partments in their respective disciplines

nationally.
HAYS AND SMITH are practically ser-
vile in their adherence to this system,
a servility that is far from becoming.
The rules have been made by the good
schools - Berkeley, Harvard et al. and
the University is unwilling, whether or
not they are unable, to buck what the
"good" schools do.
But there is an alternative. Current-
ly researchers are supported at the ex-
pense of the teachers, but there is no

reason wihy this should be so. The Uni-
versity, as one well-known professor
phrased it, can get exactly what it wants
- if it wants researchers, it can get
them. And if it wants teachers - all it
has to do to get them is pay them better.
"That's all," Prof. Daneeka said, "just
ask." But this time there's no catch.
If the University wants the standard
reputation, it can have it. And if it wants
to get a reputation as a good' school for
teaching, it can get that as well.
This argument is tied in with ques-
tions of graduate vs. undergraduate edu-
cation. Defenders of publish or perish
maintain that graduate education is
much like an apprenticeship and thus it is
necessary to get good scholars to work
with them.
But even within that limitation the
University seems to have gone too far
afield and the loss: undergraduate edu-
cation. The emphasis on name and what
it implies has left the less glamorous
teachers in the dust. And the result has
been only incidentally good - or else
mediocre or bad - teaching of under-
graduates. But universities don't make
their name there, so it is of little import.
There is another question here, one
which concerns students. Considering the
criteria used now for appointments, and
the different standards that students
might use, what role should students play
in the selection and promotion of pro-
fessors?
Student groups up to now which were
otherwise either willing to concede the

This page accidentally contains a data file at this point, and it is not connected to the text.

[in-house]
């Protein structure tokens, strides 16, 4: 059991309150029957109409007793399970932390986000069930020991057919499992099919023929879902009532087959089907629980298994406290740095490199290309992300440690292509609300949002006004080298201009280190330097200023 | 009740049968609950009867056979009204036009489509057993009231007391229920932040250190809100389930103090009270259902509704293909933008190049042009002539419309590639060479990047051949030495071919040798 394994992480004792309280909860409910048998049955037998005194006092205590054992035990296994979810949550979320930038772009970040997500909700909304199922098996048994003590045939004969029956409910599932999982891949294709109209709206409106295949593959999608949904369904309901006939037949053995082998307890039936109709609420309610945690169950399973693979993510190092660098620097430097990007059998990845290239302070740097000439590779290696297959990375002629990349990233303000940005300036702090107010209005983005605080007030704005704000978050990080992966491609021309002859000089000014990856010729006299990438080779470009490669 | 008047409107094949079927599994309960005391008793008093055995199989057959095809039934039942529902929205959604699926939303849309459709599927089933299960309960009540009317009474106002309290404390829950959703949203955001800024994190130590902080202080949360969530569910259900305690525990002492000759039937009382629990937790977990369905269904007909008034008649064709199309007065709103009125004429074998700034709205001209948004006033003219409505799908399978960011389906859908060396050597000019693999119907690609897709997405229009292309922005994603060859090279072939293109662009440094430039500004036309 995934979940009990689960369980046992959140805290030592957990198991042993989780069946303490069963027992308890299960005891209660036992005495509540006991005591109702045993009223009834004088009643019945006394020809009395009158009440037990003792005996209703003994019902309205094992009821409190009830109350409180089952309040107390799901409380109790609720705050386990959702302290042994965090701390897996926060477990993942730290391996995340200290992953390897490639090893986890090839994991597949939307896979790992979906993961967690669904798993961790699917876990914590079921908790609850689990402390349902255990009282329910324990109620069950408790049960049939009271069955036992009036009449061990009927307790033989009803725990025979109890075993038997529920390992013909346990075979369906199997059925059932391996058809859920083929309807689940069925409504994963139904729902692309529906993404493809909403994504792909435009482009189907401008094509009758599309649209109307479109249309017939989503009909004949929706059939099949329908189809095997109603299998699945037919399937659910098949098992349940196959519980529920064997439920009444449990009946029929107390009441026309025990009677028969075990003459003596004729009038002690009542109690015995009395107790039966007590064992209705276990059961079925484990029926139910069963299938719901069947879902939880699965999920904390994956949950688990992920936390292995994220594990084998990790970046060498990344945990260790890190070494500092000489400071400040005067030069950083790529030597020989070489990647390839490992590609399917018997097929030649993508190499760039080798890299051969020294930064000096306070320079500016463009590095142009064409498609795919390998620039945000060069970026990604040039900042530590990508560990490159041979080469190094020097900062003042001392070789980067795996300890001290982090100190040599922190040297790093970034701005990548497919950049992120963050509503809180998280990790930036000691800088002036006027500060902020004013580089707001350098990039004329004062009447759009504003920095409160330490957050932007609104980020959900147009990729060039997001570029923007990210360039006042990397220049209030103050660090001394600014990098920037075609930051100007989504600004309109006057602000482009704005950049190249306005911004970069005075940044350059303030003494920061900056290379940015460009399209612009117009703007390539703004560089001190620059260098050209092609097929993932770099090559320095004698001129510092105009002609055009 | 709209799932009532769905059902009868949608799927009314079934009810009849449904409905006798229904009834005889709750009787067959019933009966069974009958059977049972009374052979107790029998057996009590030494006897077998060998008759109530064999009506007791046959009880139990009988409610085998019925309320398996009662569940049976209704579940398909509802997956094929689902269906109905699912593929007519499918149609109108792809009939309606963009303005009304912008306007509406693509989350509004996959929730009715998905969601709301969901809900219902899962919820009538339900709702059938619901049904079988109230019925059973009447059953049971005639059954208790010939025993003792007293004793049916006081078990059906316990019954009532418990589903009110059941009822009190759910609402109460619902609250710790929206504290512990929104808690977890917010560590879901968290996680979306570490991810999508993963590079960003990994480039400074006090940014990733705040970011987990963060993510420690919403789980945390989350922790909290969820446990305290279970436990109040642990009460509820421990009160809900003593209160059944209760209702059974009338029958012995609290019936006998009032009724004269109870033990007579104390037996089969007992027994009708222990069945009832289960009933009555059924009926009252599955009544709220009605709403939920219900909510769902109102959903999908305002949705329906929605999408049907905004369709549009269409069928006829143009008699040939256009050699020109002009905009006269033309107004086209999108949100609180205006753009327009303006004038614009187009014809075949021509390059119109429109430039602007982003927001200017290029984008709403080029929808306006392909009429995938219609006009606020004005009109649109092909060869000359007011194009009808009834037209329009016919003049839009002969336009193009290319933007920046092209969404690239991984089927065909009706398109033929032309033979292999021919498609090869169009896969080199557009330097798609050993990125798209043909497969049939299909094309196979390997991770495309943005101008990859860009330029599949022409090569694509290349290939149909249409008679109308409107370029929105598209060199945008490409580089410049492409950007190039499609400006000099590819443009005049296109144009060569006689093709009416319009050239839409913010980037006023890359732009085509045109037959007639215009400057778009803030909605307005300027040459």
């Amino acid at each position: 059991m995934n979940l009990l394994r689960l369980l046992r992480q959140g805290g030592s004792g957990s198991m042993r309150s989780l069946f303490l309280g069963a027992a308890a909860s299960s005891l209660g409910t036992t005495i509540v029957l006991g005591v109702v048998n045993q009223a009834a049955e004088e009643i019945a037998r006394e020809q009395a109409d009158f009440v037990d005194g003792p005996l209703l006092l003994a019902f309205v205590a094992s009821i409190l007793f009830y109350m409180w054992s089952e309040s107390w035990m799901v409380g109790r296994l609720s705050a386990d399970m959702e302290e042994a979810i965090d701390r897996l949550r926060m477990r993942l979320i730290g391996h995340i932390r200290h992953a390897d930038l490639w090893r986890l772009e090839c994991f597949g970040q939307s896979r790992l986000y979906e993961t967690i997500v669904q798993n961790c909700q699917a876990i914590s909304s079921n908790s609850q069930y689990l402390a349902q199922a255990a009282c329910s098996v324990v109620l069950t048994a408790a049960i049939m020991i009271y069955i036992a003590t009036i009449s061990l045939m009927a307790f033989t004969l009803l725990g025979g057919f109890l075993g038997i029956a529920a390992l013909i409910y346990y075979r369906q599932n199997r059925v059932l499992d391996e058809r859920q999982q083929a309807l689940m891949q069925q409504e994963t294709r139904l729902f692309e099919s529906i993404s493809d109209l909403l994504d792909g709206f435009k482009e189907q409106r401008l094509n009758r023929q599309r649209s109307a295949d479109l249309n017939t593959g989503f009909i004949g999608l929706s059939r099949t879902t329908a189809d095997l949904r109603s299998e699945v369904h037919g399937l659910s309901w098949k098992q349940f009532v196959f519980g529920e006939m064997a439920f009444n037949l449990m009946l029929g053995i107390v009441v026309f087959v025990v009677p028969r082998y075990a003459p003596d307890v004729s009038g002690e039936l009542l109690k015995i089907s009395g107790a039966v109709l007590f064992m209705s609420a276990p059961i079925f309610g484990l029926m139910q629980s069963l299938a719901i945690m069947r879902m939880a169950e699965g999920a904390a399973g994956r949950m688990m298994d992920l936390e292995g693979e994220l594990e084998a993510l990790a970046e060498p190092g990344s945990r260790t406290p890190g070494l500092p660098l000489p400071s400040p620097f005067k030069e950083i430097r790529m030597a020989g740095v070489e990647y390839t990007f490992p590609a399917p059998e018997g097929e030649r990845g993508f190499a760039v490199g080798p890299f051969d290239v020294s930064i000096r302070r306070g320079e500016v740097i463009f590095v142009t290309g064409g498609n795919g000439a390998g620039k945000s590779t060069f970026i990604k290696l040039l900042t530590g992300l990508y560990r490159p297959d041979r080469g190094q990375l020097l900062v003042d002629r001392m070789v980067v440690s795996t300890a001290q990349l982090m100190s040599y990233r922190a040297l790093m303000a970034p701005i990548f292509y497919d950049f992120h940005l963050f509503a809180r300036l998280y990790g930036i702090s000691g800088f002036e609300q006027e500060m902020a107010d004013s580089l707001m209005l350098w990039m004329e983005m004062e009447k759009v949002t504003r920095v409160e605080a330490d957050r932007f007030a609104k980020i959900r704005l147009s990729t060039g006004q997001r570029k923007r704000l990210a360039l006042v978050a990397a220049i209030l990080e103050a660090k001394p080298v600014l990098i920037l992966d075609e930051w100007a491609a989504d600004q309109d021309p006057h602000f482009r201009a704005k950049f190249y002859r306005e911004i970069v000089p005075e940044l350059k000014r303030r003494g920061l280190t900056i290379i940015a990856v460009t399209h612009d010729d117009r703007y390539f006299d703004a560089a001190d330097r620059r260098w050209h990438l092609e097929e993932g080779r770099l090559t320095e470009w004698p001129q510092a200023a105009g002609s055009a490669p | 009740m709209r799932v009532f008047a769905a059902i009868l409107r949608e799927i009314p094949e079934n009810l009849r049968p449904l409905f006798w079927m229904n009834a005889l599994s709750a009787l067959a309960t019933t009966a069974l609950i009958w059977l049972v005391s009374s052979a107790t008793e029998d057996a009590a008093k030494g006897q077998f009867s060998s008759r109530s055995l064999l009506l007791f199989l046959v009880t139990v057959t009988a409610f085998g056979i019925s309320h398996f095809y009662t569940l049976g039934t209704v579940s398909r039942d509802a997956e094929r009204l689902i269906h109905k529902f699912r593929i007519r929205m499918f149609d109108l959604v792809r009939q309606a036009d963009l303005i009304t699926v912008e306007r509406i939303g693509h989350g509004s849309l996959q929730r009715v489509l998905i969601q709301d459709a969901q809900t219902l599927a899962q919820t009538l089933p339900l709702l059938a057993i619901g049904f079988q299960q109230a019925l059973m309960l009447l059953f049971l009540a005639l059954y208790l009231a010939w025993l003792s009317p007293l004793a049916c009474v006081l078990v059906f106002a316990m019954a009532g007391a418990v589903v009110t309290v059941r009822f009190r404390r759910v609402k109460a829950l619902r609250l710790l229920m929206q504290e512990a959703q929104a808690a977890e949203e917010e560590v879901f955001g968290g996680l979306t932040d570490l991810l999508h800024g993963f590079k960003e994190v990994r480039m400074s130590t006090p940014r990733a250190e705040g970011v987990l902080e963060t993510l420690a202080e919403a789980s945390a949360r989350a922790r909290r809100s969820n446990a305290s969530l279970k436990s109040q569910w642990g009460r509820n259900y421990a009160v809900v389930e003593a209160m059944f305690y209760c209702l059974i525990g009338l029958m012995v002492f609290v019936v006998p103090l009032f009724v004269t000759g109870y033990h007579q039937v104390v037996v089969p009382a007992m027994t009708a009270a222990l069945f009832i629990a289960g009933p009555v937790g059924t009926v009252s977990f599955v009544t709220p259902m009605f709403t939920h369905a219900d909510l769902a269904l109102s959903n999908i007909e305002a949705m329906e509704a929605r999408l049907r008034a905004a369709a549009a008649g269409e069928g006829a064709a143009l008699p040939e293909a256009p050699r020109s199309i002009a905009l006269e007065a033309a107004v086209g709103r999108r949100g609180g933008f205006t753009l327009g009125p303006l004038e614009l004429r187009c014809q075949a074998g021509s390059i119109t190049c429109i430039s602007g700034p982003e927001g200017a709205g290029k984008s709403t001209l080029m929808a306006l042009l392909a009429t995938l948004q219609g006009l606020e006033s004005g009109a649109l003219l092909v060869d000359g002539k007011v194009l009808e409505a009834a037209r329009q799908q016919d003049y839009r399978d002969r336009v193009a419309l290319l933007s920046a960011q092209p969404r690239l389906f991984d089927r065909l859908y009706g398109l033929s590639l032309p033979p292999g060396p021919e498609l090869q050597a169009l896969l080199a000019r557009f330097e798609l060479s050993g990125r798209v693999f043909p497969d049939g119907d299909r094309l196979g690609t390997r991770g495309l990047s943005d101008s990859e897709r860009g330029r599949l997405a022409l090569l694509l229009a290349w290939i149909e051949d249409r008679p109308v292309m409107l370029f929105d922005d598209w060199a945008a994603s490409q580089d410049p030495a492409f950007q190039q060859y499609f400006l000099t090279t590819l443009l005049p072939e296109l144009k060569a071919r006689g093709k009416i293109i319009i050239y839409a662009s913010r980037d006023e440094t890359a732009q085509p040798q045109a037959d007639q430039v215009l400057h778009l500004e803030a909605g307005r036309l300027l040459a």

faculty's right to select themselves or un-
willing to even dare ask should re-con-
sider their position.
The faculty has an interest to protect
-its professional standing and scholar-
ship. But the students have an equal
interest that may come into conflict--
their education. It is for students to de-
mand, and for faculty to give, the right
for a more than advisory voice in tenure
decisions to students.
There are full professors now who
have never gotten their PhDs. They made
it eventually on the basis of their teach-
ing, it just took them years longer than
it took the "publishers." Students have
a right, an obligation in this case, really,
to demand that they get good teaching.
Not that it replaces scholarship as the
deciding criterion, but that it be made
equal to publishing as the deciding fac-
tor.
Executive departments and faculty
members defend their right to choose
their own members, guild-like, on the
basis of confidentiality and competence,
both of which are relevant but neither of
which are sufficient.
Arguments between faculty and stu-
dents over choice of faculty have center-
ed, incorrectly, over questions of politics,
such as in the first history department
forum. But there is also the question of
research vs. teaching, a valid difference
of values which the students have a just
reason for wanting expressed.
Student membership on executive or
tenure committees is the only solution
to this conflict of interests class. The
faculty would no more give to students
the right to decide on professors' quali-
fications than the students should cede
to faculty members the full voice over
the quality of a man's teaching.
An advisory voice is clearly not suf-
ficient. An advisory mechanism would
not give students any assurance that
their recommendations were playing an
appropriately significant role. Rather,
joint committees should be formed, stu-
dents forming a subcommittee to discuss
and report on teaching, faculty a sub-

committee to meet and report on scholar-
ship.
The relationship between the college
and depart'ment executive committees
cannot be ignored, of course. The col-
lege can and does exert a strong hand
in appointments and promotions, but
within the departments there is much
that can be done, much which students
can do.
THIS ISSUE seems to be the appropriate
culmination of student power, a voice
in the area of the central concern of

N THE COURSE of a visit to New York earlier
this week, Hubert Humphrey staged an inform-
al pilgrimage to the halls of the United Nations.
If he had been the man who had won the Presi-
dential election, his visit - and the impassioned
remarks he delivered to UN personnel about the en-